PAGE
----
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SINCE his appointment as Chairman of the Greyhound Trainers’ Association (GTA) in July 2012,Mr Ricky Holloway has led an increasingly vitriolic and unjustified campaign against the Greyhound Board of Great Britain (GBGB) and some of its Directors. During this time, Mr Holloway has publicly and privately made and then withdrawn, with apologies, a number of serious allegations against GBGB and its Directors only to reiterate and add to them as if no undertakings had been given.


An example of this occurred last summer when, following a series of discussions with the Chairman of GBGB, Mr Holloway again withdrew a number of allegations and wrote letters of apology to certain GBGB Directors, who were and are also Directors of the British Greyhound Racing Fund (BGRF).


Following this apparent cessation of these defamatory attacks, Mr Holloway was appointed to the main Board as a nominee of the GTA. Within weeks of this appointment, he had reneged on his undertakings and had published, or caused to have published, a further series of defamatory statements and unsupported allegations against GBGB and its Directors. He was also the signatory to a highly inaccurate and inflammatory submission to a Parliamentary Select Committee (Efra) inquiry into the welfare of racing greyhounds.


GBGB does not believe that the majority of licensed greyhound trainers support Mr Holloway’s actions or believe the unsubstantiated and insulting accusations he has made on behalf of the GTA. In this context, GBGB is aware that Mr Holloway has never faced re-election and that the individuals acting with Mr Holloway in his campaign against GBGB are not representative of greyhound trainers as a whole. In fact, of the number of persons actively orchestrating this invidious campaign against the GBGB, it is possible that Mr Holloway may be the only fully practising greyhound trainer.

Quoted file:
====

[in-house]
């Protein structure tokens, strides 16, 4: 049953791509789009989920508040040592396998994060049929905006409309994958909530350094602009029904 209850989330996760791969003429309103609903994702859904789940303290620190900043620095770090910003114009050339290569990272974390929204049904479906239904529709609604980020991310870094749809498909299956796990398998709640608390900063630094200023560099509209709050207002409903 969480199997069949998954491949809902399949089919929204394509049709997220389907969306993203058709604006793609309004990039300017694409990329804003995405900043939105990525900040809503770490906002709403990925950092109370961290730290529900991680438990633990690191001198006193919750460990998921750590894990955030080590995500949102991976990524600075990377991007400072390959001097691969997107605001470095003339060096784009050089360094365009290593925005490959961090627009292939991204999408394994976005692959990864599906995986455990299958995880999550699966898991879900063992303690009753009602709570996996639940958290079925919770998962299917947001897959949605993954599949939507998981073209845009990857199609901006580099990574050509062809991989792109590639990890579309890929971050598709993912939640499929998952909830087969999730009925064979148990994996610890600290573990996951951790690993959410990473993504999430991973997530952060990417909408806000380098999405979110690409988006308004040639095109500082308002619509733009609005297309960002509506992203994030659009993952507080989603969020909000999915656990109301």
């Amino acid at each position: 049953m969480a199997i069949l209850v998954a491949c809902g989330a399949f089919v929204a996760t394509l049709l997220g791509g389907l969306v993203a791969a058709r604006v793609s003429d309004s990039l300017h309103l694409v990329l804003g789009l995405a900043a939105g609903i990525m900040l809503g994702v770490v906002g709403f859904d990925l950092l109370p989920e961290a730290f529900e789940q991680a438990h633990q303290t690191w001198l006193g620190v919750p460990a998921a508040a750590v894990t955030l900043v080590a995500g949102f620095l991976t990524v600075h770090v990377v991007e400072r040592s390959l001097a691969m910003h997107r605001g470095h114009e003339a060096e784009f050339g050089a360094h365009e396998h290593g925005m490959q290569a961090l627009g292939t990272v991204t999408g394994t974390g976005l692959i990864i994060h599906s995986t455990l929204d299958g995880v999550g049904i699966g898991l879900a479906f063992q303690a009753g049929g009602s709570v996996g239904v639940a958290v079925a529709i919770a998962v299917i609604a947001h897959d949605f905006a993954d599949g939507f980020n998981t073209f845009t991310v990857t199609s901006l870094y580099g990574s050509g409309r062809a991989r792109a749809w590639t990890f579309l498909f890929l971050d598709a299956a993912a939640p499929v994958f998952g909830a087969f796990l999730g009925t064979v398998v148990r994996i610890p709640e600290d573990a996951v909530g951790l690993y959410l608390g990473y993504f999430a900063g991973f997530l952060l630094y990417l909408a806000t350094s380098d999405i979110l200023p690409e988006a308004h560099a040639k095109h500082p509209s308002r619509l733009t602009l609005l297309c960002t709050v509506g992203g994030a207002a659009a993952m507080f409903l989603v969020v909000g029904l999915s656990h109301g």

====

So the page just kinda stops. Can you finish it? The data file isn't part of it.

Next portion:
At a time when GBGB should be putting all of its efforts into addressing the urgent need to resolve greyhound racing’s funding issues, a difficult task in which GBGB had hoped to have the support of all of the sport’s stakeholders, it is unfortunate in the extreme that the GTA has chosen to pursue its own agenda of disruption, disinformation and accusations based on rumour, third-person hearsay and ill-informed opinion rather than on credible evidence. In the judgement of the GBGB, the time has come for those trainers who do not support the GTA’s policies to make their positions known.


The latest in this unpalatable tirade of unsubstantiated and damaging criticisms, including allegations of corruption, arrived in the form of a letter dated 14th December from Mr Holloway to GBGB Chairman Tom Kelly, whom Mr Holloway had previously described on television and in the press as the only person capable of saving greyhound racing and someone he could work with.


In response to Mr Holloway’s outrageous behaviour (in particular, derogatory and damaging statements reported by the media), at a meeting of the GBGB Board on 10th December, Mr Holloway was asked to explain or withdraw a number of comments and allegations attributed to him that had appeared in recent issues of the Racing Post. He had been informed that this matter would be an agenda item at the December Board meeting in a letter from Mr Kelly dated 2nd December and had been invited to respond either before or at the meeting.  


Mr Holloway’s approach at the Board meeting was to attempt to avoid consideration of the agenda item by seeking to re-open discussion of an inquiry into incidents at Crayford in August 2015in which he (Mr Holloway) had been involved and which had been investigated and brought to a conclusion following a local inquiry at Crayford Stadium.   This inquiry, apart from having been concluded in October, was not relevant to the behaviour Mr Holloway was being asked by the Board to explain.


In the light of Mr Holloway’s failure to comply with the requirements of Article 42.3.2 of the GBGB Articles of Association which place a responsibility on Directors to facilitate the effective functioning of the Main Board in delivering good corporate responsibility for the sport of greyhound racing with constructive relations with fellow directors of the Main Board, its committees and nominated representative organisations, his inappropriate and repeated attempts to re-open the Crayford inquiry and his refusal to address the issues identified in the Chairman’s letter of 2nd December, the Board agreed that a resolution to remove him as a Director of GBGB would be tabled at the Board’s 28th January meeting.